Who is Lindi Schroeder? Artistic swimmer says her strength is 'performing under pressure'
The artistic swimming event, formally known as the synchronized swimming event, is set to take off on Monday, August 2, at the Tokyo Olympics. This year's swimmers from Team USA includes 19-year-old Lindi Schroeder, who is set to represent the country at the Olympics doing a duet with Anita Alvarez.
Other members of the synchronized swimming team include Paige Ariezaga, Nicole Dzurko, Megumi Field, Nicole Goot, Hannah Heffernan, Anya Melson, Daniella Ramirez, Ruby Remati, and Abby Remmers. The competition contains two routines that the teams must perform in time with the music. The first is the technical routine, which has a maximum duration of two minutes and 50 seconds and contains prescribed moves. The other is the free routine.
Japan went ahead with this year's Olympics, even as games-related Covid-19 cases continue to rise, leading to several athletes pulling out of the event. With Tokyo facing a triple health threat, the Summer Games were very close to being canceled last minute. However, the Tokyo Aquatic Center is ready to greet Schroeder and the rest of her team during the synchronized swimming competition which begins on August 2 and goes on till August 7. Here's all there is to know about the teen swimming sensation.
Who is Lindi Schroeder?
Born on September 22, 2001, Schroeder from Andover in Essex County, Massachusetts, will be doing the “artistic swimming duet" along with Anita Alvarez. Named member of the 2020 Olympic duet alongside Alvarez in October 2019, Schroeder won bronze with her team at the Pan American Games in 2019. She was 14 when she represented the US at the FINA World Junior Synchronised Swimming Championships 2016 in Russia. She has been on the senior national team since 2018. According to the FINA website, Schroeder has won 3 golds, 3 silvers, and 4 bronzes at the Artistic Swimming World Series from 2019 to 2021.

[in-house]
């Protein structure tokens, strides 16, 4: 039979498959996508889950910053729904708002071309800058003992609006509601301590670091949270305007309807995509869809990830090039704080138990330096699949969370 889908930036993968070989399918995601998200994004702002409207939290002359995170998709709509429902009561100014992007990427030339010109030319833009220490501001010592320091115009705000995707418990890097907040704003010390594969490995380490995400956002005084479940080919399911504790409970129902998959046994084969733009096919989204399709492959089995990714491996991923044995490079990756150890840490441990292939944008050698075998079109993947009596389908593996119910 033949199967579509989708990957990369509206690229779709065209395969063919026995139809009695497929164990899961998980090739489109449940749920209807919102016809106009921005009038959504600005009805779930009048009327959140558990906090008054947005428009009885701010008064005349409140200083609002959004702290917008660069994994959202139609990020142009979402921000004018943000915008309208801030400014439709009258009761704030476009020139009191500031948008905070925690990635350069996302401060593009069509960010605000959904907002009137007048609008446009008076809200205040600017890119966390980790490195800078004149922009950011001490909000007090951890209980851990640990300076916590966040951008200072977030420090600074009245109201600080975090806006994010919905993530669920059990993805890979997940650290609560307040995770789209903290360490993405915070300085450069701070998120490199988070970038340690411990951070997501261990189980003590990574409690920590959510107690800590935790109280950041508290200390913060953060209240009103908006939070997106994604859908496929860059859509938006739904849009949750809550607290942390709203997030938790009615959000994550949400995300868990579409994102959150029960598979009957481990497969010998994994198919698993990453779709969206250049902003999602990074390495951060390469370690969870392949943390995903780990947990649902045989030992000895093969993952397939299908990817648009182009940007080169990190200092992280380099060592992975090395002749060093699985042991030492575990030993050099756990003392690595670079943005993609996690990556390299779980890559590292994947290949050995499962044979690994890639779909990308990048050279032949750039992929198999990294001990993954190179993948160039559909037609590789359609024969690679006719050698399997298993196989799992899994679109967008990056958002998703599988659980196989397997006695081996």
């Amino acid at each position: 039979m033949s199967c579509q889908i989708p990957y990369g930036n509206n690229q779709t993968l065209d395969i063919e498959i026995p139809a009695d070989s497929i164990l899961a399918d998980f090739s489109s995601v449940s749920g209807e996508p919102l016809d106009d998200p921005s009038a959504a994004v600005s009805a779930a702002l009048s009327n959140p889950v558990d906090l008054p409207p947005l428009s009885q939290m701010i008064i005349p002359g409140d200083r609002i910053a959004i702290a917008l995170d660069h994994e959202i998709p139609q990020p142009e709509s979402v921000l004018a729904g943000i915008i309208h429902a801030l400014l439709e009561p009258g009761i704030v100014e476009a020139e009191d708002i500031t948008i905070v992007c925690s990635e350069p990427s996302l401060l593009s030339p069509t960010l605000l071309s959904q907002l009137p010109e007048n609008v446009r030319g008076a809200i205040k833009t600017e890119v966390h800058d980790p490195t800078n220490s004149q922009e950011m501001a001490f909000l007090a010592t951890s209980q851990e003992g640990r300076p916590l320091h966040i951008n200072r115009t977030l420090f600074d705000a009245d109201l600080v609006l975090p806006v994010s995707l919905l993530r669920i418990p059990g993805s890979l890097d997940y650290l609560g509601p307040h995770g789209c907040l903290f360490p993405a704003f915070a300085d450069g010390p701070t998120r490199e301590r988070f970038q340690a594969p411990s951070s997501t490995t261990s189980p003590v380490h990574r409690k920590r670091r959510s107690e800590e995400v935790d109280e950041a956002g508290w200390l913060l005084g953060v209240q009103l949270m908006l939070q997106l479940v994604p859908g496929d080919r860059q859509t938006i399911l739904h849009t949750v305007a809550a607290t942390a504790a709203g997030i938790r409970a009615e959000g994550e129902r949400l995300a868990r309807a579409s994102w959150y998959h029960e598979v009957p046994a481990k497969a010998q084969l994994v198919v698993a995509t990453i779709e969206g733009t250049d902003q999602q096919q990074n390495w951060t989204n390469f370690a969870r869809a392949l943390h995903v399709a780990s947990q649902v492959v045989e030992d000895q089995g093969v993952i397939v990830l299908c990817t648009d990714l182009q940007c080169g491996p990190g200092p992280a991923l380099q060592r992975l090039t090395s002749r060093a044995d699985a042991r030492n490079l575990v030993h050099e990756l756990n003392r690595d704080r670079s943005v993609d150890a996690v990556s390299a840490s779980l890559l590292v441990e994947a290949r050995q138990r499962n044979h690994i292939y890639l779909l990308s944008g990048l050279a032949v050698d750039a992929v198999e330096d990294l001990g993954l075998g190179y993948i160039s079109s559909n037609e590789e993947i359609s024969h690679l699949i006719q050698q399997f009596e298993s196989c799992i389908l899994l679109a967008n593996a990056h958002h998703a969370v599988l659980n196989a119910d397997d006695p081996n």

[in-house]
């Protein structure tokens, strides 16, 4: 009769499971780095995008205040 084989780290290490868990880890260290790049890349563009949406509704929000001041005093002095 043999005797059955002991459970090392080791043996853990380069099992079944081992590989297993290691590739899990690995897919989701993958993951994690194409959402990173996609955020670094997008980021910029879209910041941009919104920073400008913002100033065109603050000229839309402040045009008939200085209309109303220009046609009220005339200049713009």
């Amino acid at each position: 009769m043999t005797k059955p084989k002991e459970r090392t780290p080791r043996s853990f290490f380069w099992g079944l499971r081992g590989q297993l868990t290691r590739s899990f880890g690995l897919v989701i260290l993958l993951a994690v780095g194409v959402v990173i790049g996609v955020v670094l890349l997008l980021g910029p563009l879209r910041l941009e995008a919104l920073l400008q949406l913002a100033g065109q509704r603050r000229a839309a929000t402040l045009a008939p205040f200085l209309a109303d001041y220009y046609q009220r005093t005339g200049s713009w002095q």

Schroeder was with her duet partner Alvarez when the 24-year-old fainted in the pool near the end of her artistic swimming routine at the Olympic qualifier in Barcelona in June this year, reported WVIB. Schroeder had to pull her out and drag her to the pool deck along with coach Andrea Fuentes to revive Alvarez. Either way, the duo are set to make waves on Monday, considering they won the title at the Artistic Swimming World Series in May.
About the Olympics this year, Schroeder had opened up about her excitement in an interview with the Eagle Tribune. “I’m tremendously excited," she said. "These games are very special, as they are taking place in a pandemic. I’m honored to take part in an event that brings the world together.”
“At the Olympic qualifier in Barcelona, we had the team qualification event followed by the duet qualification event,” said Schroeder. “We missed the team qualification by 0.2 points, and it was difficult to compete right after that, but we did it. I found out that we qualified in the duet when our scores were announced, and I could see our placement on the scoreboard. I was so happy with this result, but I also then allowed myself to process the other emotions from the rest of the week. We are very excited," she added.
She found 'synchro' at age 5
The teen told the Tribune that she came across 'synchro' at the age of five by accident. “I didn’t want to do swim lessons anymore, but my parents wanted me to be more comfortable in deep water. We decided to see if I liked synchro. I took part in the novice program for two years before advancing to the 10-and-under age group," she said.
Since then, there has been no looking back for the swimmer. She went into the tutelage of her primary club coach Svetlana Malinovskaya of Optima Synchro, situated in Haverhill and Lawrence. Her other coaches include Andrea Fuentes, Anna Voloshyna, and Lara Teixeira, according to Team USA. The teen is headed for Stanford and attended Phillips Academy before switching to online lessons due to the coronavirus pandemic, the Tribune reported. Stanford University shared a Schroeder of her on Twitter with the caption: "Lindi Schroeder is an Olympian!! Congratulations to the incoming freshman who is now #TokyoBound!"
Her 'strength' lies in performing under pressure
Talking to the website about challenges with teammates in the pool, Schroeder said: “Synchro is a very demanding sport, both physically and mentally." “Physically, it takes strength, flexibility, agility, endurance and mobility. You have to have the ability to learn and memorize movements quickly, and also be able to focus every second on a different movement." She added: “Like any elite athlete, you have to be motivated, resilient, and have to handle pressure well. I believe that my strength is how I respond to and perform well under pressure.”
Lindi Schroeder is set to perform a technical routine with several required elements as well as a free routine with teammate Alvarez. The Free Duet Preliminary event starts at 6:30 am ET on August 2. The finals are at 6:30 am on Wednesday, August 4.